Greek citizens owe 76bn in taxes to their own govt. Collecting that money either by enforcement, attachment or amnesty would reduce GREECE’s debt by 20% . How about trying to collect that debt before defaulting on its debts to other sovereigns.
Tsippy might even consider factoring that debt to the EU?

Re: The 1950’s Nicolas

Imagine that in 2010 Sarkozy told his people that he wasn’t elected so that France would suffer the pain of Ireland.

The memo, that I have read, suggests that open season, on small states, with their feta cheese and goat manure, was yesterday. It’s time to look for new horizons.

We had people in Ireland, at one I time apparently, who really understood what foreign direct investment was all about. In Ireland, we probably even wrote the play book. But we seem to have stopped reading it lately.

The new thing, apparently, is not to speak American, and facilitate US companies, in Ireland. Now it’s speaking Mandarin, and facilitating companies from China, in the southern Europe. I’m assuming that our FM got the update? BOH.

@ Nocense

Recent research on risk evaluation points to people selecting and favouring information made available through public discussion of politically contentious issues in terms of (a) its perceived relevance to their own immediate life circumstances; and (b) the extent to which it accords with whatever group identity they aspire to. Referendums are a blunt instrument for political decision-making and it’s generally accepted that they’re hardly ideal for making decisions on complex issues, although they have other benefits. Most follow-up studies on why Irish people voted the way they did in one referendum or another point to the complexity of people’s reasoning for going with ‘yes’ or ‘no’.

Sure enough, fear of what might happen in the event of a ‘no’ result was identified as an important factor in the FC referendum. But in all the circumstances of the time who’s to say that the decision to vote ‘yes’ was not a rational choice for the individual voter? Nor does it reflect either on individual or collective ‘courage’, whether or not you, or I, liked the outcome.

What annoys me, I guess, is political advisers retrospectively bemoaning the FC as a constraint on their freedom of action to promise a BMW in every driveway and one outside on the roadway and a lobster in every pot, when it suits them. Especially so, when they loudly beat the drum for an FC ‘yes’ vote only two years earlier.

I tend to agree with what Tull says about what Greece has to do over the long run, but if they are going to do all that they would be far better off getting the pain out of the way faster by doing it immediately. They would also do the rest of us a big favour by slicing through the Gordian knot that the euro has become.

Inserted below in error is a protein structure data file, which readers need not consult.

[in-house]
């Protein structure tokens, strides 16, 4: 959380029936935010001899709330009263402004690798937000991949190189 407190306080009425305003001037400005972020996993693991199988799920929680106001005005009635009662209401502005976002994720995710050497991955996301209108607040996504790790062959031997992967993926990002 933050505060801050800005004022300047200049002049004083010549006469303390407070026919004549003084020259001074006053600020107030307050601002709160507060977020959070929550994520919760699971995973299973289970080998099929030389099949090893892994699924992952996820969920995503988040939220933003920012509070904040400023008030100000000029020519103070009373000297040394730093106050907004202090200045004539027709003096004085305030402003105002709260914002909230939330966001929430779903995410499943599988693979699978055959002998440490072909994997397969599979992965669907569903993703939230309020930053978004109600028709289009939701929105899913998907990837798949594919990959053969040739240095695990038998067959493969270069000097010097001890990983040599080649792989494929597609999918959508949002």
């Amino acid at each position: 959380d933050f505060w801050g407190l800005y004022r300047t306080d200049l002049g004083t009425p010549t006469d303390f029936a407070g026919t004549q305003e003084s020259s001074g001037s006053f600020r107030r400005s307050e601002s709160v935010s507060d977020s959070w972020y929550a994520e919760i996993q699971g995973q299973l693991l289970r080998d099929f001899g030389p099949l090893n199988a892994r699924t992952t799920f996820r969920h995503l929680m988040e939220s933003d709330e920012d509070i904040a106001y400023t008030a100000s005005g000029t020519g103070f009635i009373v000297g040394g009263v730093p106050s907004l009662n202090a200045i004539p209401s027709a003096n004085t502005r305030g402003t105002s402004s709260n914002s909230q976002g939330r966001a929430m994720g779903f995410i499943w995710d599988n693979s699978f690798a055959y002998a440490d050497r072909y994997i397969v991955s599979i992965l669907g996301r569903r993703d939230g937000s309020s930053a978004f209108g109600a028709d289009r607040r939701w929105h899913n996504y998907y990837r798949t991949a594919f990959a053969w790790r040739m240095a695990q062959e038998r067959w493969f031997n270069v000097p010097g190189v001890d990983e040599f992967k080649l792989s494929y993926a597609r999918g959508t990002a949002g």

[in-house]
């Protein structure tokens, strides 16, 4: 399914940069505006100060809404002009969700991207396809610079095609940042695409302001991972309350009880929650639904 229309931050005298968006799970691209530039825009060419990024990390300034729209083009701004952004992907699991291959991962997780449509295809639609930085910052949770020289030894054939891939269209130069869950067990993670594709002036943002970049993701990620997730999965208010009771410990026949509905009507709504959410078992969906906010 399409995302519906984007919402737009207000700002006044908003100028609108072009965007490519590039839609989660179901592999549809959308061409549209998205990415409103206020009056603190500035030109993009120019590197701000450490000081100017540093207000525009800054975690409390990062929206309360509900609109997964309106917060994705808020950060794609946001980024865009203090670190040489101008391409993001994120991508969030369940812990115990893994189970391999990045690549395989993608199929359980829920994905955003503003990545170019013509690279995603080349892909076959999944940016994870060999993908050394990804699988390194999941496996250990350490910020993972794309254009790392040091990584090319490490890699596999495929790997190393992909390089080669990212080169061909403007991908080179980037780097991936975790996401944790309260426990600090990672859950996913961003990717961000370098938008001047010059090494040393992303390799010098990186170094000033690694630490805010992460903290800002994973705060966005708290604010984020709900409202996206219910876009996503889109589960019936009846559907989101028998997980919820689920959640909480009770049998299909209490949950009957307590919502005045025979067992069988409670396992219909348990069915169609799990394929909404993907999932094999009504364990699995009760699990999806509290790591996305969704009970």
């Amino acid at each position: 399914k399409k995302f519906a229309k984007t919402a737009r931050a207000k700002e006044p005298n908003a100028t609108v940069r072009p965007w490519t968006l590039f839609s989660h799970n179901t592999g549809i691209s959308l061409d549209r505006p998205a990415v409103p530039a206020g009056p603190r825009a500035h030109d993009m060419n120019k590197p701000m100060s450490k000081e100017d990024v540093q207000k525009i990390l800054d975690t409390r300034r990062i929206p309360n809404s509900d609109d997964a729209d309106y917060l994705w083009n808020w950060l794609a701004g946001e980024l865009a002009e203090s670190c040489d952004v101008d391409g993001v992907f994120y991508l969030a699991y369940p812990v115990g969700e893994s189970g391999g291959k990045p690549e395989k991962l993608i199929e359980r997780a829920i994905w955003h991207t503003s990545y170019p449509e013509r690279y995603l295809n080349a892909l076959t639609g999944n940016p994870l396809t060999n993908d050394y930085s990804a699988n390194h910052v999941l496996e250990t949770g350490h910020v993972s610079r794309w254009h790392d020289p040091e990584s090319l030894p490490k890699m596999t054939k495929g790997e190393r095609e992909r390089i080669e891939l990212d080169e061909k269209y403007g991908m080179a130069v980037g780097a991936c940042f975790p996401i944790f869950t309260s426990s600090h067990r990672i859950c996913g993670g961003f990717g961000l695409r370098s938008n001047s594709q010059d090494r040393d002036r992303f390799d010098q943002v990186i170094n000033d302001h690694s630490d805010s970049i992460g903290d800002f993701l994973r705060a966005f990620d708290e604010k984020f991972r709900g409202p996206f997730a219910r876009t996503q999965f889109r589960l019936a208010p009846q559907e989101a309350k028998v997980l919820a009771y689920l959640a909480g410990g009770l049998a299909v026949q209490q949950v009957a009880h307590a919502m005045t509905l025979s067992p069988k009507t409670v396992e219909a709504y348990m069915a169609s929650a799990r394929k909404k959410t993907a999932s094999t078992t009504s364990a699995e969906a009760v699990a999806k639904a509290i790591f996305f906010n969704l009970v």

“say one from the ‘liberal’ persuasion and another coming from the social democratic perspective, and two political figures from similarly competing points of view might make for a more fruitful discussion?”

No. That’s what every other show does. I get very tired of contrived polarised discussions between the usual suspects that just ends up in a shouting match with people saying predictable things. For that reason, I very rarely have politicians on the show. We all know what they’re going to say. I’m making an exception this week because I think the government line needs to be explained and Brian is on top of it; Harry is a regular on the show and I know can put the left wing side of the debate in a really nice global and historical context, without cheap slogans. And Colm can tell us the truth 😉

@Nocencse (I think)

on Lisbon. Yes I voted Yes. Because a) I thought “fiscal responsibility” would bring an end to the budgeteering of “When I have it I’ll spend it” which seemed to make sense. No more FF election buying and massive unnecessary transfers to the middle classes. and b) a no vote seemed to bring major instability with it and c) I approved of the EU project in principle. Europe has been very very good for Ireland – eh, up to a point. So no, I didn’t foresee ending up in a massive recession with big debt that had to be endlessly paid down and that even when he reached the “preventative phase” we would still be restricted in

On the basis of my conversations this week, it appears I was wrong. This does happen from time to time. In fact, I would go further than saying I was wrong. I didn’t understand.

Finally, I’m still not buying into the line that the *only* reason the Irish gov is not supporting Syriza is out of electoral panic. As Tull I think has said, Ireland is not alone. Europe is actually united on this point, especially the Baltic states. AND as my chap in DoF said, Ireland has NOT rejected or not supported Greece, because Greece put nothing on the table bar “give us the bridging loan AND the right to do what we want”.

On the domestic politics you could turn it around and say the populist parties are incandescent because tonight we have proof that campaigning on unachievable promises ends in tears. They are the ones exposed, not FG.

At least, that’s how it looks tonight. Things change.